She described embedding design thinking within the company as a major cultural change, with many leaps of faith along the way. For big organisations like Barilla, the innovation process had traditionally been straightforward but somewhat limited in scope. This process had been based on the assumption that a problem could be completely understood at the outset, and that the first solution arrived at could be successfully iterated and modified to solve the problem.

Today, things are done differently. Spadaro-Grant explained that what Barilla sees as the strength of design is the ability to manage more dramatic and often more unpredictable iterative innovation processes. Here the first iterations are usually about getting to grips with the problem itself and understanding user needs. Barilla is now incorporating this new approach into many of their internal processes, changing the way departments communicate and collaborate.

Design is about changing the mindset of an organisation. It means going from a traditional way of doing business to a new way that truly understands the problems of users and designs the best possible solutions for them.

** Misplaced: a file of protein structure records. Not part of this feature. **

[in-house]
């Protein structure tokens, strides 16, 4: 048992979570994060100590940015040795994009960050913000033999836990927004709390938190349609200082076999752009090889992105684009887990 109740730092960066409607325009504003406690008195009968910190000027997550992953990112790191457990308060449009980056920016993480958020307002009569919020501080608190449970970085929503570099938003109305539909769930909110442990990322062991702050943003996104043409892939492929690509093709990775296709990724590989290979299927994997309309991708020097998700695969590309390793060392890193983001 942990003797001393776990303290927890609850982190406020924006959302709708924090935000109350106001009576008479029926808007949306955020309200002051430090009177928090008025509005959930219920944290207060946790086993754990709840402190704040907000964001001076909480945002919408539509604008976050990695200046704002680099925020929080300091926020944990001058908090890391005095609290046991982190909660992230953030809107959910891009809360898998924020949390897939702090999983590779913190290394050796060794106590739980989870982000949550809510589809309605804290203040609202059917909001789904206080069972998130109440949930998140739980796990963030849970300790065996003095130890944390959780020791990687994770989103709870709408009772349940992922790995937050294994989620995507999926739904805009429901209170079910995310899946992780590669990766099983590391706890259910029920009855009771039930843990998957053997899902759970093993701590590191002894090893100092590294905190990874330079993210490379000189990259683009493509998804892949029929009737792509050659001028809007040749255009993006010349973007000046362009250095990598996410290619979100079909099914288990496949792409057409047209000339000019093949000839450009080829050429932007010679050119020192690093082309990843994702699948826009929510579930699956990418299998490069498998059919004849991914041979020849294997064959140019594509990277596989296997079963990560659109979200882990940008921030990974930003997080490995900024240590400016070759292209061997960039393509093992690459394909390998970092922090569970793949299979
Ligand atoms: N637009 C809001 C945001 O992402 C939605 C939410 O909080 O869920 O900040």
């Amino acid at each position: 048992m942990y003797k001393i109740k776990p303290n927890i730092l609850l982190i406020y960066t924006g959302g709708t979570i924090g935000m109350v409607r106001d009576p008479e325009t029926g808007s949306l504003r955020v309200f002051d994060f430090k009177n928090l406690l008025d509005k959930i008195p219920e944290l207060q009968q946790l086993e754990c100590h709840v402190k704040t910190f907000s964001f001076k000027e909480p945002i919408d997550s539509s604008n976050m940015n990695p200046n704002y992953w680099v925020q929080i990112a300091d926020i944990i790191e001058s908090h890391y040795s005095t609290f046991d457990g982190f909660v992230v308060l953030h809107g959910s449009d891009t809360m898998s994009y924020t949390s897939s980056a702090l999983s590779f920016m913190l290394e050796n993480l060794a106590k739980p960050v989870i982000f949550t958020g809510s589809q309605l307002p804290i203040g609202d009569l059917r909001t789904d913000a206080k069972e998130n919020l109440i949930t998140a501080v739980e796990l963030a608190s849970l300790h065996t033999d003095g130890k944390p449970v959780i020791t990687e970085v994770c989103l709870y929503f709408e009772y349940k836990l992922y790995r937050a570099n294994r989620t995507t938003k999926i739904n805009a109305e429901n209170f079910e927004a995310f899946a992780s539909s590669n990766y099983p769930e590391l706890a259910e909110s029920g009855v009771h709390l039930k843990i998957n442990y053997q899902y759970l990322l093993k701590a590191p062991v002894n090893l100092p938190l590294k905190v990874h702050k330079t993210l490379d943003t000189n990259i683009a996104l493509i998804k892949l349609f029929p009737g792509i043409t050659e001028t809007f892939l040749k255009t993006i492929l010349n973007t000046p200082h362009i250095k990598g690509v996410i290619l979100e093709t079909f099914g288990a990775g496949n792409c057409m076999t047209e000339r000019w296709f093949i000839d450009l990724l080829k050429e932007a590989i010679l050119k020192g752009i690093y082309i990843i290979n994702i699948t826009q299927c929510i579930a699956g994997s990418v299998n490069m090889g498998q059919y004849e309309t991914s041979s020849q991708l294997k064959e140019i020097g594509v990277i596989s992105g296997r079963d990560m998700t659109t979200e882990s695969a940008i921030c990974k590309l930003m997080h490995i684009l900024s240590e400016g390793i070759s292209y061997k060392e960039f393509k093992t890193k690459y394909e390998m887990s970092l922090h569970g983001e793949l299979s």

Victoria Spadaro-Grant
Chief R&D and Quality Officer – Barilla

Emily Boniface – Nestlé

Designer Emily Boniface’s talk explored packaging design and Nestlé’s inclusive approach to product innovation. The process of building an understanding of people's needs and their physical capabilities was at the heart of her presentation about her team’s redesign of the Nestlé’s Black Magic brand of chocolate.
She shared with the audience the different phases of the project, from user observation and analysis, to prototyping and then through to the final product launch. The key insight of this project was that Black Magic chocolates were most popular amongst the over 60s, so it was important for Emily’s team to respond to the needs of this demographic.

I believe design is about understanding people. If you don’t understand who you are designing for, you will never achieve something they will ultimately desire.

Emily Boniface
Designer – Nestlé